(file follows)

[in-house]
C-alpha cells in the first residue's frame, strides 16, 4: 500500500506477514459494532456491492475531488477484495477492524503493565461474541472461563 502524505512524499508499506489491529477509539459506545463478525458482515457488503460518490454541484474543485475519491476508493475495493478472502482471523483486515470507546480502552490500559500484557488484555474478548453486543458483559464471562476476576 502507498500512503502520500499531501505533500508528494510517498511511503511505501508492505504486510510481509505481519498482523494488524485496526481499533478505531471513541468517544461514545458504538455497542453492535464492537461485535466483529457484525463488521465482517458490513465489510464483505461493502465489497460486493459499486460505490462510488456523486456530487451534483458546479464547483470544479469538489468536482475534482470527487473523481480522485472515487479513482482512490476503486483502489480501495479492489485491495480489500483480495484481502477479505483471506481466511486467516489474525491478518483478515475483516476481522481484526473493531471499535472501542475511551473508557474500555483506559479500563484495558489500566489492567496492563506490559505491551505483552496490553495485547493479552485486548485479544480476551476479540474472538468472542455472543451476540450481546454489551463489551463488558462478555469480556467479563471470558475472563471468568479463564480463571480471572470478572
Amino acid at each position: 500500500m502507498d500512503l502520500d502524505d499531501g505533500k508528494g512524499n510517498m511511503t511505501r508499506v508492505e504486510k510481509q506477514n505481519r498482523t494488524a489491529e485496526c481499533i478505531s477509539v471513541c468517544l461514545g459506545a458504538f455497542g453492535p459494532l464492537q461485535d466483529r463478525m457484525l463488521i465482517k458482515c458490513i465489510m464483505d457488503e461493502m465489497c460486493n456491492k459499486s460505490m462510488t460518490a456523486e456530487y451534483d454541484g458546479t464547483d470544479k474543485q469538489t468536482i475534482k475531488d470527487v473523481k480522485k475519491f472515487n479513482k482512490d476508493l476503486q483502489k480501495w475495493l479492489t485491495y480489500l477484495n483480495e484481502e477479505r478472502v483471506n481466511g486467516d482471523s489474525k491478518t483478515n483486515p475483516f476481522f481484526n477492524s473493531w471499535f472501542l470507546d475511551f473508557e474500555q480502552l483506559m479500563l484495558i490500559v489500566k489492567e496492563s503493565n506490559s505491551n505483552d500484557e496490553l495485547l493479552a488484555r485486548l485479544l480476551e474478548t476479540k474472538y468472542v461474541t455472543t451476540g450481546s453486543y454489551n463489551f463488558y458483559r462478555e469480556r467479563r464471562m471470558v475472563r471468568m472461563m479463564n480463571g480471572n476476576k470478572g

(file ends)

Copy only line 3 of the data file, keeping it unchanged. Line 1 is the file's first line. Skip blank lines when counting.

Amino acid at each position: 500500500m502507498d500512503l502520500d502524505d499531501g505533500k508528494g512524499n510517498m511511503t511505501r508499506v508492505e504486510k510481509q506477514n505481519r498482523t494488524a489491529e485496526c481499533i478505531s477509539v471513541c468517544l461514545g459506545a458504538f455497542g453492535p459494532l464492537q461485535d466483529r463478525m457484525l463488521i465482517k458482515c458490513i465489510m464483505d457488503e461493502m465489497c460486493n456491492k459499486s460505490m462510488t460518490a456523486e456530487y451534483d454541484g458546479t464547483d470544479k474543485q469538489t468536482i475534482k475531488d470527487v473523481k480522485k475519491f472515487n479513482k482512490d476508493l476503486q483502489k480501495w475495493l479492489t485491495y480489500l477484495n483480495e484481502e477479505r478472502v483471506n481466511g486467516d482471523s489474525k491478518t483478515n483486515p475483516f476481522f481484526n477492524s473493531w471499535f472501542l470507546d475511551f473508557e474500555q480502552l483506559m479500563l484495558i490500559v489500566k489492567e496492563s503493565n506490559s505491551n505483552d500484557e496490553l495485547l493479552a488484555r485486548l485479544l480476551e474478548t476479540k474472538y468472542v461474541t455472543t451476540g450481546s453486543y454489551n463489551f463488558y458483559r462478555e469480556r467479563r464471562m471470558v475472563r471468568m472461563m479463564n480463571g480471572n476476576k470478572g